Tumandok struggle against mega-dam project that threatens their land and existence

The Jalaur megadam project in the Philippines has been promoted by the government to become a major source of irrigation and cheap and green electricity in the island of Panay, but people know that megadams are devastating rivers, forests and biodiversity and displacing thousands of people, particularly the indigenous people.

Kung madula daya nga duta, kami nga Tumandok madula (If our land is gone, we, the Tumandok will die)

To reach our destination, we had to wade through the waist-deep water of Jalaur River twice and struggle through a steep rocky slope. The water was rather brownish and the current in some parts of the river was strong, a palpable sign that it was raining in the mountain and the water could rise anytime.

The place that we wanted to reach is one of the sacred sites of the Tumandok (indigenous people of Panay Island) - the burial ground of their ancestors.

As I was grappling to pass through the slope, I saw three Tumandok children, two boys and one girl, not older than 12 years old, coasting through the rough water while mounted on drift logs twice as big as themselves. The logs I later learned will be turned into charcoal by their parents to sell in the market as an additional source of income.

Upon reaching the portion of the bank where the river bends, 60 year old Romeo Castor, one of our Tumandok companions, signalled to us to stop, pointed to the hill at our right and said, “That is where my ancestors are buried.”

“Four generations of my clan are there,” he added as we huddled around him to hear his story.

Romeo revealed that they stopped burying their dead at the site a few years back after the local government banned their traditional burial system and forced them to bury their dead at the public cemetery. But the site remains sacred to them believing that this is where the spirits of their ancestors and the guardians of the forests dwell.

It was devastating for Romeo and for the whole Tumandok people because the government’s order violated their beliefs and practices. But they needed to follow, he said. 

Yet he never thought that that was just a foreboding of something more tragic to happen to the Tumandok who are now bound to lose their ancestral land that includes the great Jalaur River as the government adamantly pursues the construction of a megadam on this site.  

As a matter of fact, a few meters from the burial ground, the land was already bulldozed for the construction of an access road.

The spot where we were standing will be inundated to serve as an after bay dam, a component of the P11.2 billion Jalaur River Multipurpose Project II, listed as one of former President Aquino’s big-ticket priority projects. Besides the after bay dam, a high dam and a catchment dam will also be constructed to provide irrigation for 32,000 hectares of farmlands, a 6.6 megawatt hydroelectric plant, and an 81-kilometer high-line canal for flood control.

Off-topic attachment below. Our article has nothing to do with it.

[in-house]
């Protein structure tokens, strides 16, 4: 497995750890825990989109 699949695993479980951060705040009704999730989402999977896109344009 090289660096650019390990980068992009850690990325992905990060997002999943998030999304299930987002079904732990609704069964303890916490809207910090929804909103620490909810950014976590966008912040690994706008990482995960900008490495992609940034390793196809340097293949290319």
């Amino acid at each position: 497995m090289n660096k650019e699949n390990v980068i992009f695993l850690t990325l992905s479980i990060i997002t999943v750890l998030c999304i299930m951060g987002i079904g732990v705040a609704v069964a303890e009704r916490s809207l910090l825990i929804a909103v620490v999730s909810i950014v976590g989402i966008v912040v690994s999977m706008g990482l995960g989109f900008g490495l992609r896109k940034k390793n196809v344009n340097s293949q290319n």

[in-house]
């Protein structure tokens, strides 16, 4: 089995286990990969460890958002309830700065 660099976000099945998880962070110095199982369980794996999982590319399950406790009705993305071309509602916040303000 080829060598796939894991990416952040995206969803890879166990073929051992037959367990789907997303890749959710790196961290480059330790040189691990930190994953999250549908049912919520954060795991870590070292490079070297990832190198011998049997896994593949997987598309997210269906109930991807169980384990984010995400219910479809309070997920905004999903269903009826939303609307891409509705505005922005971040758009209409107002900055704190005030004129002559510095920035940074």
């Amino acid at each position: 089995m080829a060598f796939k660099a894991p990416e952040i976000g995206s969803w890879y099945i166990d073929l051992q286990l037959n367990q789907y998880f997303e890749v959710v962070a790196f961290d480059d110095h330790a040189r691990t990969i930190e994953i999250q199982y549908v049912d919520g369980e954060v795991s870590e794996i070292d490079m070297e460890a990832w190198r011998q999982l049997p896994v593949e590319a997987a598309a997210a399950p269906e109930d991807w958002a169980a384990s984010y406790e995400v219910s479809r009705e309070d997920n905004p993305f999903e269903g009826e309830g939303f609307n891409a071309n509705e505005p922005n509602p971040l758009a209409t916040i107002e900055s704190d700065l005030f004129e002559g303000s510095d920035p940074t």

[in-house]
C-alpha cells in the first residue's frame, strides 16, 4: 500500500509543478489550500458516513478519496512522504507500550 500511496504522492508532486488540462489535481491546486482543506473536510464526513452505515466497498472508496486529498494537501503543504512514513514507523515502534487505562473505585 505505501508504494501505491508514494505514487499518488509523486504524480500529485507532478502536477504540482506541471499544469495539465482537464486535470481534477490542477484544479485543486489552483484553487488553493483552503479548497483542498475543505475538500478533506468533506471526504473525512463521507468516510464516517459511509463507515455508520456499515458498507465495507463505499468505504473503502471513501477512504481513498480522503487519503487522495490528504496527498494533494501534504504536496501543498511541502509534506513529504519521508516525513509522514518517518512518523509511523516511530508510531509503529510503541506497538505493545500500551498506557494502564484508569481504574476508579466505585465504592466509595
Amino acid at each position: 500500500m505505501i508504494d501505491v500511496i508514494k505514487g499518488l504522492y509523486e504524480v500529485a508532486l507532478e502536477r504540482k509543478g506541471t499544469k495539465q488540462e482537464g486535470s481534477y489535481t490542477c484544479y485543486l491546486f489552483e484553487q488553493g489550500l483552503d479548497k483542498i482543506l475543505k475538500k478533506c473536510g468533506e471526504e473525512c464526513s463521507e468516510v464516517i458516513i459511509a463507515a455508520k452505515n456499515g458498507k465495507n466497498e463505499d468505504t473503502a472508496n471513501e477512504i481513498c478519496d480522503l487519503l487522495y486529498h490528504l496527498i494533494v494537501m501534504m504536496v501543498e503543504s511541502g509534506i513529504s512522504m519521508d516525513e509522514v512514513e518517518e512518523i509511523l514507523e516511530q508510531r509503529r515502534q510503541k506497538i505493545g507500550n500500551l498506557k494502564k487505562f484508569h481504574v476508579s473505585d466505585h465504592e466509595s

The project is in the list of the Private Partnership Program Center of the National Projects for Medium-Term Rollout. Funding for the project comes from a P8.95-billion loan from the Export Import Bank of South Korea while the remaining P2.2 billion will be provided by the Philippine government as a counterpart fund.


I was part of an International Solidarity Mission last July to support the Tumandok’s campaign against the construction of the dam. The campaign is spearheaded by Jalaur River for the People Movement (JRPM) and Tumandok People’s Organization which also initiated the solidarity mission. Gabriela Iloilo chapter is a member of JRPM.

Just recently, with Gabriela’s assistance, Tumandok women formed their organization which they called Anggoy Women. The organization’s urgent task is to organize women in their communities to confront the rising number of human rights violations and the militarization of their communities to pave the way for the construction of the megadam.


According to JRPPM, the project will directly affect 16 Tumandok communities 9 of which will be totally submerged. Meanwhile, 30 barangays from two nearby towns of Passi and Calinog are identified as crash areas. Downstream communities will also become vulnerable to flooding during heavy rains.

Based on studies, the project site is prone to landslides and is under great risk of earthquakes due to the West Panay Fault located 11 km from the site. The West Panay fault line was the epicenter of one of Panay Island’s most destructive earthquakes in 1948.

“Our rivers are a source of life. We conduct many of our sacred rituals in the rivers. Thus we should nurture and protect them,” explained Romeo. 


The Tumandok is an indigenous group living in the mountains of Central Panay in Visayas. Books and scholars refer to them as Suludnon, meaning “people from the interior”. People in the plains call them Panay-Bukidnon, a derogatory label which means “ignorant people from the mountain”. The Tumandok despise being called Panay-Bukidnon.

Most of the Tumandok use the slash and burn method in farming with rice as the main crop. Several families plant coffee and banana which they sell to middlemen for additional source of income.

In recent years, many of the Tumandok have experienced severe hunger and poverty due to a significant decrease in their harvest caused by persistent calamities that befell them such as typhoons, landslides and lately the El Niño phenomenon.

Like any other indigenous people in the Philippines, the Tumandok suffer utmost discrimination from the non-IP population and have always been at the mercy of land grabbers and corporate interests hiding in the guise of government “development projects”.

Government services like education and health services rarely reach them. Government officials have long ignored them except during election periods where candidates outdo each other in giving the Tumandok a litany of promises to win their votes.